Press Release

On the International Day of the Disappeared, the IACHR Urges States to Step Up Their Efforts to Search for Missing Victims

September 1, 2020

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Washington, D.C. - In the context of the International Day of the Disappeared, August 30, the Inter-American Commission on Human Rights (IACHR) urges States to take all necessary measures to prevent and investigate disappearances, to establish the fate or whereabouts of missing victims and, if applicable, to hand over their duly identified remains to their families as soon as possible. The IACHR calls on States in the Americas to strengthen organizations and mechanisms charged with searching for missing persons, locating them, identifying any human remains, and handing them over to the relevant families. States must grant these organizations and mechanisms the human, financial, logistical, scientific, and any other resources they need to do their work in coordination with victims’ families.

Forced disappearances have been common in the Americas both in internal armed conflicts and dictatorships and in democracies. The IACHR acknowledges progress made by various States in recent years regarding measures and regulations to prevent forced disappearances, and also to develop institutions, procedures, and methodologies to end families’ uncertainty about their loved ones’ whereabouts. In some cases, these measures have delivered positive results, including the dignified handover of victim remains to their families.

The Commission has also continued to receive reports on the challenges faced by State institutions who are active in the search for missing persons and victims of forced disappearance. These challenges include difficulties to implement clear, well-coordinated State strategies to search for these individuals and to locate them through interinstitutional cooperation. Further challenges persist—including problems to keep adequate, accurate, up-to-date, reliable records of missing persons and of unidentified bodies and bone remains—that preclude more effective search efforts. These institutions and mechanisms also face shortcomings in terms of legal, financial, logistical, human, and technical-scientific resources. The IACHR stresses the need to provide psychosocial support for families all through the search for their missing relatives.

Inter-American jurisprudence has affirmed the obligation to conduct thorough, effective searches for victims of forced disappearance, with due diligence. The Commission has also closely monitored the change in regulations concerning the obligation to search for missing persons in the Americas and is pleased to observe a trend toward its recognition as an autonomous obligation beyond criminal investigations. Based on this obligation, authorities in charge of investigating disappearances must devote all necessary resources to promptly conduct any actions and investigations required to establish victims’ fate and identify the people responsible for their forced disappearance. To do this, States must grant the relevant authorities the logistical and scientific means they need to gather and process evidence and the capacity to access the documents and information needed to investigate the allegations and obtain evidence of victims’ whereabouts.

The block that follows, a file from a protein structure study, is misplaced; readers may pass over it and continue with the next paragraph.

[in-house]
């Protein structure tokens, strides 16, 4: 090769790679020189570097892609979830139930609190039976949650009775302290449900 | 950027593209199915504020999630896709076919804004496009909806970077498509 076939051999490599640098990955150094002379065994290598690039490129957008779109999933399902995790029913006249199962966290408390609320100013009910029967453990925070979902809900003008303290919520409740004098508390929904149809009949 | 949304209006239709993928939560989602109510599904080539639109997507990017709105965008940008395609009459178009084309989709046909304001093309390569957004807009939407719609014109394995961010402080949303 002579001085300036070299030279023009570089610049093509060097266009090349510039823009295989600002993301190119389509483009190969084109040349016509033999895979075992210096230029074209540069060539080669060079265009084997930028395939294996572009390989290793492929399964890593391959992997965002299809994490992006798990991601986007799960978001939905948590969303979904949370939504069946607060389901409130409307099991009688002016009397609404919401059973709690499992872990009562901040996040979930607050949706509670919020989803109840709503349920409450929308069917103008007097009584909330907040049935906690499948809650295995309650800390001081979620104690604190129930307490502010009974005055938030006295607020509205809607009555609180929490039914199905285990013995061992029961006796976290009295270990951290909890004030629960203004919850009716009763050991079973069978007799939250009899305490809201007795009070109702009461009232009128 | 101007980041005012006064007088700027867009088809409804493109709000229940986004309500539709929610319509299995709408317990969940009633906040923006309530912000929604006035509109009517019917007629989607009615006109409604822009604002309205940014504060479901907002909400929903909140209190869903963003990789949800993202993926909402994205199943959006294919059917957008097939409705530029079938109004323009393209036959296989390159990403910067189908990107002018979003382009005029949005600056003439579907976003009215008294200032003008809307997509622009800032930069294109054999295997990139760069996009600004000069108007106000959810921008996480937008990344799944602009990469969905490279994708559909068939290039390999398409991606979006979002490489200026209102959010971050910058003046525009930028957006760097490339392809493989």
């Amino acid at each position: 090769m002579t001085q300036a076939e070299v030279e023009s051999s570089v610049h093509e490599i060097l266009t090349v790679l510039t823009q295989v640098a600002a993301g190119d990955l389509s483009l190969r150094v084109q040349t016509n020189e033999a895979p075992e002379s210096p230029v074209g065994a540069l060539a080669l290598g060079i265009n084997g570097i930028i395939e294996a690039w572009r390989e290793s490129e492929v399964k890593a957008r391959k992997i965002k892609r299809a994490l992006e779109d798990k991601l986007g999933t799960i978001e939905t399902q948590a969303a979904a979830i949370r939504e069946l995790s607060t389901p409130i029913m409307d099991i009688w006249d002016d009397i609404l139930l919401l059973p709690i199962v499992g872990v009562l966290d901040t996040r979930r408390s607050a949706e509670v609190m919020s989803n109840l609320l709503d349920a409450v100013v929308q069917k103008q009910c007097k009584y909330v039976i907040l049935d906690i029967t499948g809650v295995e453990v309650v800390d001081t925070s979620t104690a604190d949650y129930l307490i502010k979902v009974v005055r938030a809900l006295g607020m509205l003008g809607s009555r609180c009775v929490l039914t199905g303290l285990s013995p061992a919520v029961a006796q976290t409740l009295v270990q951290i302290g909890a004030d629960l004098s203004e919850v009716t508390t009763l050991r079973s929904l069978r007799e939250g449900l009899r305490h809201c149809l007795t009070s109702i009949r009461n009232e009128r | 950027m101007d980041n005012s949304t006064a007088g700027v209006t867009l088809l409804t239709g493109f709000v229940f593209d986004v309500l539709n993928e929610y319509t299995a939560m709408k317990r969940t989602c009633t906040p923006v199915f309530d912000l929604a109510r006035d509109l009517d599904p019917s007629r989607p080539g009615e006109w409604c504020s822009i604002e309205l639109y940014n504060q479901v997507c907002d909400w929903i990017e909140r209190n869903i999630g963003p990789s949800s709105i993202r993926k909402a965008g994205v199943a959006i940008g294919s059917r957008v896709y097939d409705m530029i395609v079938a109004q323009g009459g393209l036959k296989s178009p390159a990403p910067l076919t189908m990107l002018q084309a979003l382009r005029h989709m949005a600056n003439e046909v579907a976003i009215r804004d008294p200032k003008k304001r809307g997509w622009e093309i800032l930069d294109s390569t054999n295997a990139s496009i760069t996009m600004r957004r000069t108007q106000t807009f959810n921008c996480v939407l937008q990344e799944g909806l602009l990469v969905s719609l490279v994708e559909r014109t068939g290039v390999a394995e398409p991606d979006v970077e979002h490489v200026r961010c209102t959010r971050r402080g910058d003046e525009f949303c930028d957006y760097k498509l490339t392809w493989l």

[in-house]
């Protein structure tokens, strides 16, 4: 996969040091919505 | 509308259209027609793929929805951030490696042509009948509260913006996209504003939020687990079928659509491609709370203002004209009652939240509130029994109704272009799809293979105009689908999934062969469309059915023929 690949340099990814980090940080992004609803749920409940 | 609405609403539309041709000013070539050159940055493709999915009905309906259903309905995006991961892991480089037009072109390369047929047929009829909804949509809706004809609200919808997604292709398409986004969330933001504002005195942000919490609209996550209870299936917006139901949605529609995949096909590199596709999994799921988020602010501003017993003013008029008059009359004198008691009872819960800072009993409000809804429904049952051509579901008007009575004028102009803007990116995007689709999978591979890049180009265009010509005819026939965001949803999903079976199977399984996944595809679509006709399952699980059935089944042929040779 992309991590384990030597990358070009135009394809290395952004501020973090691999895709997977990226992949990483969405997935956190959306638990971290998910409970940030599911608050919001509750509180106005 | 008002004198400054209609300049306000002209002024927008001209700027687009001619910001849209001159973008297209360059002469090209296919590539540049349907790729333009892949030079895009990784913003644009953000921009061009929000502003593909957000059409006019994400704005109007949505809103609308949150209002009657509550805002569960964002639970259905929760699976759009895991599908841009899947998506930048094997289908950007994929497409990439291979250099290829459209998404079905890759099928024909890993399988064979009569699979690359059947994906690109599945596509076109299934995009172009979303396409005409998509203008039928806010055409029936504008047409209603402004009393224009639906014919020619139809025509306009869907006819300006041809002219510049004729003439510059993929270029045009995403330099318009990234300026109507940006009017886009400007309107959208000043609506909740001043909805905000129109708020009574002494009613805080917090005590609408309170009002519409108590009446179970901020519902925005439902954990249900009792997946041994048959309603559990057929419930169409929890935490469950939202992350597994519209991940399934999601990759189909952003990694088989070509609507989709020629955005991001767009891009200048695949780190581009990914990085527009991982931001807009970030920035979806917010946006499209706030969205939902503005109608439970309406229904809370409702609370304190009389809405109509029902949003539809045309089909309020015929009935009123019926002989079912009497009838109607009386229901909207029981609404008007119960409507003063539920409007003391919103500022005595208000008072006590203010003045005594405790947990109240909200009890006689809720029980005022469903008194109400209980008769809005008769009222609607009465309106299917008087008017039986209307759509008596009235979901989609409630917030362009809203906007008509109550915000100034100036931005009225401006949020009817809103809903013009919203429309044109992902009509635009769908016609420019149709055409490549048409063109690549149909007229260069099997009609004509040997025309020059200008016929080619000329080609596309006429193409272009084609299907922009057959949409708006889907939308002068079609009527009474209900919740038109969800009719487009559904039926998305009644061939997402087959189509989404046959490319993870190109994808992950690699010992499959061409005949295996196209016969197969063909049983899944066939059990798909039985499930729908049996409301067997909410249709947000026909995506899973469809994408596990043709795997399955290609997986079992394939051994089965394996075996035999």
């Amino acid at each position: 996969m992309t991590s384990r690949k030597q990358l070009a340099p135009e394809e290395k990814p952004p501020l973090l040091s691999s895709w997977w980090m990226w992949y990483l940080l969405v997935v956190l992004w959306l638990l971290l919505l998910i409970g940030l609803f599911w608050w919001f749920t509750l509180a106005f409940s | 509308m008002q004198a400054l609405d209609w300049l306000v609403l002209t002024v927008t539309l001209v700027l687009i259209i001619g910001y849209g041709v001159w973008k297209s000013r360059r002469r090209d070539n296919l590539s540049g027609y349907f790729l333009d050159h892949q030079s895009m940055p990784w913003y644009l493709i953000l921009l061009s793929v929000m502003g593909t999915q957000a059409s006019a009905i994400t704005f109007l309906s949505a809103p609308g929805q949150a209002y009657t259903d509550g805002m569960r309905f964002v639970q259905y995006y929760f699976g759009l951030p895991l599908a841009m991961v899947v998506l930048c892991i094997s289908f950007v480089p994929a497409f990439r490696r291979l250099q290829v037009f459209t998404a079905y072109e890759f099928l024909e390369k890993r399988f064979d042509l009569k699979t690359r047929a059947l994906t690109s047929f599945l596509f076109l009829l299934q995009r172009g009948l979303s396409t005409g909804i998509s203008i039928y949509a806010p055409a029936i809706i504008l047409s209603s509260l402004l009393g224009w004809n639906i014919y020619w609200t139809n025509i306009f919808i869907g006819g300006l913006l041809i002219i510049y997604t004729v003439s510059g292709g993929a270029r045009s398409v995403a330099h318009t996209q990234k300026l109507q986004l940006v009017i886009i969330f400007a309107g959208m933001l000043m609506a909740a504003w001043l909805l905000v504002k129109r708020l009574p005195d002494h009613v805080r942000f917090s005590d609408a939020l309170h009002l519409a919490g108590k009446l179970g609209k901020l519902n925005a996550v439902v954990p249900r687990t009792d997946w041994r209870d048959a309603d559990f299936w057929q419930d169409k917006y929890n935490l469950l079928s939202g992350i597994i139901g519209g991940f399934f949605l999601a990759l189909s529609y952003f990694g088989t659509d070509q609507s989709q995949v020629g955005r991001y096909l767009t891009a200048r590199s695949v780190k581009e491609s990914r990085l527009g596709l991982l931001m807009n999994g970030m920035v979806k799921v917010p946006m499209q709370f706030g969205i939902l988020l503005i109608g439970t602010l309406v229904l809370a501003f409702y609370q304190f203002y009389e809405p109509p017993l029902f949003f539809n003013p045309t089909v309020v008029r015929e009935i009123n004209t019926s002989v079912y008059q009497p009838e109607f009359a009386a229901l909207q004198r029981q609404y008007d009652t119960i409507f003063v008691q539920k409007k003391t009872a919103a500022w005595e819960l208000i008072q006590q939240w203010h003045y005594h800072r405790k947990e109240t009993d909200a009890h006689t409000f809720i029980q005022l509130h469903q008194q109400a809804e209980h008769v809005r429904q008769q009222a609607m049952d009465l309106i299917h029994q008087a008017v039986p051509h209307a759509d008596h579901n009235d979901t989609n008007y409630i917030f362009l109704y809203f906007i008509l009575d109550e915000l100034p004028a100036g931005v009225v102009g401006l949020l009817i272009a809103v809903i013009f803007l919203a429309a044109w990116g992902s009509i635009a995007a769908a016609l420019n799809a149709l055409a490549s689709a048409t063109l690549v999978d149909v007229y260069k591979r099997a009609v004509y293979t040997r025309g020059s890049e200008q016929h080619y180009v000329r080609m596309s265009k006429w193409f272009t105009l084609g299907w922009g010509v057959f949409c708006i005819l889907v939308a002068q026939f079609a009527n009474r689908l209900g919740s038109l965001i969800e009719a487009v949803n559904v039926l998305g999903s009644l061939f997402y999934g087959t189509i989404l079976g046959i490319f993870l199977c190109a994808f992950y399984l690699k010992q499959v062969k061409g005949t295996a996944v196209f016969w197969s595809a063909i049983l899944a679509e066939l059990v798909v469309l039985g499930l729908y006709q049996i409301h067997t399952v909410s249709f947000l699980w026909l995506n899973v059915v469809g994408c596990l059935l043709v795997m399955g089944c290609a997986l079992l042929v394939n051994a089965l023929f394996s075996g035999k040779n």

The IACHR has noted the duty to do that while also communicating with victims’ families and agreeing with them on any required actions, to ensure their participation, awareness, and presence. The Commission also stresses the importance of handing over victim remains to their families in a dignified way, after reliably establishing the victim’s identity, as promptly as possible and free of charge. The IACHR has found that, in cases of forced disappearance, the State must further pay for funeral costs (if necessary) in agreement with the victim’s family.

The IACHR calls on States to take any action necessary to locate and identify victims of disappearances. The Commission encourages States to strengthen the relevant institutions and administrative and legal mechanisms, so they can systematically and rigorously conduct the necessary investigations with adequate human and technical resources. In particular, the IACHR notes the efforts made by the offices in charge of searching for missing persons in Colombia, El Salvador, Mexico, and Peru.

Finally, the IACHR calls on States in the Americas that have not yet done so to ratify the Inter-American Convention on Forced Disappearance of Persons.

A principal, autonomous body of the Organization of American States (OAS), the IACHR derives its mandate from the OAS Charter and the American Convention on Human Rights. The Inter-American Commission has a mandate to promote respect for and to defend human rights in the region and acts as a consultative body to the OAS in this area. The Commission is composed of seven independent members who are elected in an individual capacity by the OAS General Assembly and who do not represent their countries of origin or residence.

No. 208/20